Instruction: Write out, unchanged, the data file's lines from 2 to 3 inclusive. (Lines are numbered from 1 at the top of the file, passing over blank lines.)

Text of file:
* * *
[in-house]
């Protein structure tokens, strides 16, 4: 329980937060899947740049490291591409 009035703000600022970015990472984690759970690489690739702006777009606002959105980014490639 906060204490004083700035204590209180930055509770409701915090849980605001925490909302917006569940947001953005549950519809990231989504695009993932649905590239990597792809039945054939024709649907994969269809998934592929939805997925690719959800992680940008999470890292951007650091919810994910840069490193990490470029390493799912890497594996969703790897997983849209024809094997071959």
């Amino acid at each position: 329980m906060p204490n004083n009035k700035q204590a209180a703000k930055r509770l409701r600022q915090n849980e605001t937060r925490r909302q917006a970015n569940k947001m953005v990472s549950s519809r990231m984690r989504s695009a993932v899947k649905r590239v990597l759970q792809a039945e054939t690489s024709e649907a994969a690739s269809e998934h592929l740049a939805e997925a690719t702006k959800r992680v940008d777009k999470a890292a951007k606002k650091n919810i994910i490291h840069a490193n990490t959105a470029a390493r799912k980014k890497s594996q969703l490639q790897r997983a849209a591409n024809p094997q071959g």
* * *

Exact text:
């Protein structure tokens, strides 16, 4: 329980937060899947740049490291591409 009035703000600022970015990472984690759970690489690739702006777009606002959105980014490639 906060204490004083700035204590209180930055509770409701915090849980605001925490909302917006569940947001953005549950519809990231989504695009993932649905590239990597792809039945054939024709649907994969269809998934592929939805997925690719959800992680940008999470890292951007650091919810994910840069490193990490470029390493799912890497594996969703790897997983849209024809094997071959």
């Amino acid at each position: 329980m906060p204490n004083n009035k700035q204590a209180a703000k930055r509770l409701r600022q915090n849980e605001t937060r925490r909302q917006a970015n569940k947001m953005v990472s549950s519809r990231m984690r989504s695009a993932v899947k649905r590239v990597l759970q792809a039945e054939t690489s024709e649907a994969a690739s269809e998934h592929l740049a939805e997925a690719t702006k959800r992680v940008d777009k999470a890292a951007k606002k650091n919810i994910i490291h840069a490193n990490t959105a470029a390493r799912k980014k890497s594996q969703l490639q790897r997983a849209a591409n024809p094997q071959g």